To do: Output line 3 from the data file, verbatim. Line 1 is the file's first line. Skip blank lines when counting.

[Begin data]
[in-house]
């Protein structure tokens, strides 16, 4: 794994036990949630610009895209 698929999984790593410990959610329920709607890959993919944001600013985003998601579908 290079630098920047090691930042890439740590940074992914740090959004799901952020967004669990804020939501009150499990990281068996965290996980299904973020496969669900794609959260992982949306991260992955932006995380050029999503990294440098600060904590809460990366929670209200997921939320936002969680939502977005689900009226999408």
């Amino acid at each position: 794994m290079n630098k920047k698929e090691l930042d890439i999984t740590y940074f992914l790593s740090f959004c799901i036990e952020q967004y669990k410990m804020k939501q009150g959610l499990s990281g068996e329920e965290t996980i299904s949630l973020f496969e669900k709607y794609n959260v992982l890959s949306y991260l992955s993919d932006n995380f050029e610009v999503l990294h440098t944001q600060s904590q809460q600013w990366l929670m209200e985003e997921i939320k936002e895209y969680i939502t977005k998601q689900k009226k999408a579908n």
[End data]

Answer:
């Amino acid at each position: 794994m290079n630098k920047k698929e090691l930042d890439i999984t740590y940074f992914l790593s740090f959004c799901i036990e952020q967004y669990k410990m804020k939501q009150g959610l499990s990281g068996e329920e965290t996980i299904s949630l973020f496969e669900k709607y794609n959260v992982l890959s949306y991260l992955s993919d932006n995380f050029e610009v999503l990294h440098t944001q600060s904590q809460q600013w990366l929670m209200e985003e997921i939320k936002e895209y969680i939502t977005k998601q689900k009226k999408a579908n």